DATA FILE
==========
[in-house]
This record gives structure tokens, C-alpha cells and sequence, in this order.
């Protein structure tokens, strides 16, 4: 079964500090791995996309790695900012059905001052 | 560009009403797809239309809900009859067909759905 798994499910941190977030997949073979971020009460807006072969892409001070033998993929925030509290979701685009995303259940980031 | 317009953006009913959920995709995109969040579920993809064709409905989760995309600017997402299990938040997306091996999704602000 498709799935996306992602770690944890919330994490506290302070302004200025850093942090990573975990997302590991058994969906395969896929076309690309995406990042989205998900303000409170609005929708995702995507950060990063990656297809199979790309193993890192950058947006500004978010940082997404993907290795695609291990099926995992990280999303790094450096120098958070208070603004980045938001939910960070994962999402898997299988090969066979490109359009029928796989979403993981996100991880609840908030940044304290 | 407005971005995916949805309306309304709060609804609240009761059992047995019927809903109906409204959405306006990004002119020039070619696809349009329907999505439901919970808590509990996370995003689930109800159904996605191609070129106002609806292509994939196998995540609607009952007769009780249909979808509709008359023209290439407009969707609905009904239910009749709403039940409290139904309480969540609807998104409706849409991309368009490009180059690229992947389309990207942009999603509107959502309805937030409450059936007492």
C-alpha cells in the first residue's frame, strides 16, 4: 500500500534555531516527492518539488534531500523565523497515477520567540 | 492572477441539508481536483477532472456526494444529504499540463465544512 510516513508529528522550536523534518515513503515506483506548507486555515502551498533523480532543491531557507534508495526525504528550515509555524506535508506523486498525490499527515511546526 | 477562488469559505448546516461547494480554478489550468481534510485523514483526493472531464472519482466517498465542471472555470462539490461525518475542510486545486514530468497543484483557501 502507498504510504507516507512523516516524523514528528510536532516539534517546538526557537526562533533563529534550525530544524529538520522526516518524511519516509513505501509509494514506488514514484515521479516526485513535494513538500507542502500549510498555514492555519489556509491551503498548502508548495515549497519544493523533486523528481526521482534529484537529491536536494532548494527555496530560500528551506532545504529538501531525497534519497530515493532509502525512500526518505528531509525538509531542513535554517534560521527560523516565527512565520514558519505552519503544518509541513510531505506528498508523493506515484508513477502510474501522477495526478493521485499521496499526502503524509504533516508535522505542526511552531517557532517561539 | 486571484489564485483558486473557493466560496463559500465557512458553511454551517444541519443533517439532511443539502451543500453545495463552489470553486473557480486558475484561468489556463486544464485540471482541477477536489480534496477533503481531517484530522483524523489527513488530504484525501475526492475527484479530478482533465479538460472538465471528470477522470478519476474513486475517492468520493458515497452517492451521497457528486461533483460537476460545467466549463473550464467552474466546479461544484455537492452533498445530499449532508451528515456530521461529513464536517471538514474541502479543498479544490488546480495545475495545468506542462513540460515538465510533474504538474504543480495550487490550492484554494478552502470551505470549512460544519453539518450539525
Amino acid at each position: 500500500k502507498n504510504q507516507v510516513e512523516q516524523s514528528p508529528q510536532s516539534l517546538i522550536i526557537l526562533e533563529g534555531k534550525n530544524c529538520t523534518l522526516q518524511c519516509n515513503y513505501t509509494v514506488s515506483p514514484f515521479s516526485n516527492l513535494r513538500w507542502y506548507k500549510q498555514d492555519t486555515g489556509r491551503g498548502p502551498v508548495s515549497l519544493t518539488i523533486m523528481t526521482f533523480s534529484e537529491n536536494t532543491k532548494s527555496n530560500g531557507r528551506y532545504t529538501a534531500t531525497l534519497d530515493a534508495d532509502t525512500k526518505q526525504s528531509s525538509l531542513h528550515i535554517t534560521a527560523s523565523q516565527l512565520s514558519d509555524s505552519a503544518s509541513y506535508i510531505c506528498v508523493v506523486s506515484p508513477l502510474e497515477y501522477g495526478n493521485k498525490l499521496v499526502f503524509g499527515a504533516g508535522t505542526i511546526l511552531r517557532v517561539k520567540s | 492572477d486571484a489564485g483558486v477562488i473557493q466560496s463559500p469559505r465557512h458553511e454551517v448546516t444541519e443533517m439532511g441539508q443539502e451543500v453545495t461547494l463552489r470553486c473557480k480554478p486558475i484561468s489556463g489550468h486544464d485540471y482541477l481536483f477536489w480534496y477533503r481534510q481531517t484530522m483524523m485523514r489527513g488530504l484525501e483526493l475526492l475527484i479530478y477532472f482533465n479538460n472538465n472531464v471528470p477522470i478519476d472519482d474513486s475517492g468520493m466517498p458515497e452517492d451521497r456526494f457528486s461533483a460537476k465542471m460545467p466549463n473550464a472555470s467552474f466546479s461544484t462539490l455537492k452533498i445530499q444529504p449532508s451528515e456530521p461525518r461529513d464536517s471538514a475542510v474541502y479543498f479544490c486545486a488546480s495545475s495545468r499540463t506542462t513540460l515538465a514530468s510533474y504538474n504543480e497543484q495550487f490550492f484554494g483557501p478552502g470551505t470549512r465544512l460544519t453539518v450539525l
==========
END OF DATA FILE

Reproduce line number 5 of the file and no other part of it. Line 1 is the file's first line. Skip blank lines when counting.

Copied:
Amino acid at each position: 500500500k502507498n504510504q507516507v510516513e512523516q516524523s514528528p508529528q510536532s516539534l517546538i522550536i526557537l526562533e533563529g534555531k534550525n530544524c529538520t523534518l522526516q518524511c519516509n515513503y513505501t509509494v514506488s515506483p514514484f515521479s516526485n516527492l513535494r513538500w507542502y506548507k500549510q498555514d492555519t486555515g489556509r491551503g498548502p502551498v508548495s515549497l519544493t518539488i523533486m523528481t526521482f533523480s534529484e537529491n536536494t532543491k532548494s527555496n530560500g531557507r528551506y532545504t529538501a534531500t531525497l534519497d530515493a534508495d532509502t525512500k526518505q526525504s528531509s525538509l531542513h528550515i535554517t534560521a527560523s523565523q516565527l512565520s514558519d509555524s505552519a503544518s509541513y506535508i510531505c506528498v508523493v506523486s506515484p508513477l502510474e497515477y501522477g495526478n493521485k498525490l499521496v499526502f503524509g499527515a504533516g508535522t505542526i511546526l511552531r517557532v517561539k520567540s | 492572477d486571484a489564485g483558486v477562488i473557493q466560496s463559500p469559505r465557512h458553511e454551517v448546516t444541519e443533517m439532511g441539508q443539502e451543500v453545495t461547494l463552489r470553486c473557480k480554478p486558475i484561468s489556463g489550468h486544464d485540471y482541477l481536483f477536489w480534496y477533503r481534510q481531517t484530522m483524523m485523514r489527513g488530504l484525501e483526493l475526492l475527484i479530478y477532472f482533465n479538460n472538465n472531464v471528470p477522470i478519476d472519482d474513486s475517492g468520493m466517498p458515497e452517492d451521497r456526494f457528486s461533483a460537476k465542471m460545467p466549463n473550464a472555470s467552474f466546479s461544484t462539490l455537492k452533498i445530499q444529504p449532508s451528515e456530521p461525518r461529513d464536517s471538514a475542510v474541502y479543498f479544490c486545486a488546480s495545475s495545468r499540463t506542462t513540460l515538465a514530468s510533474y504538474n504543480e497543484q495550487f490550492f484554494g483557501p478552502g470551505t470549512r465544512l460544519t453539518v450539525l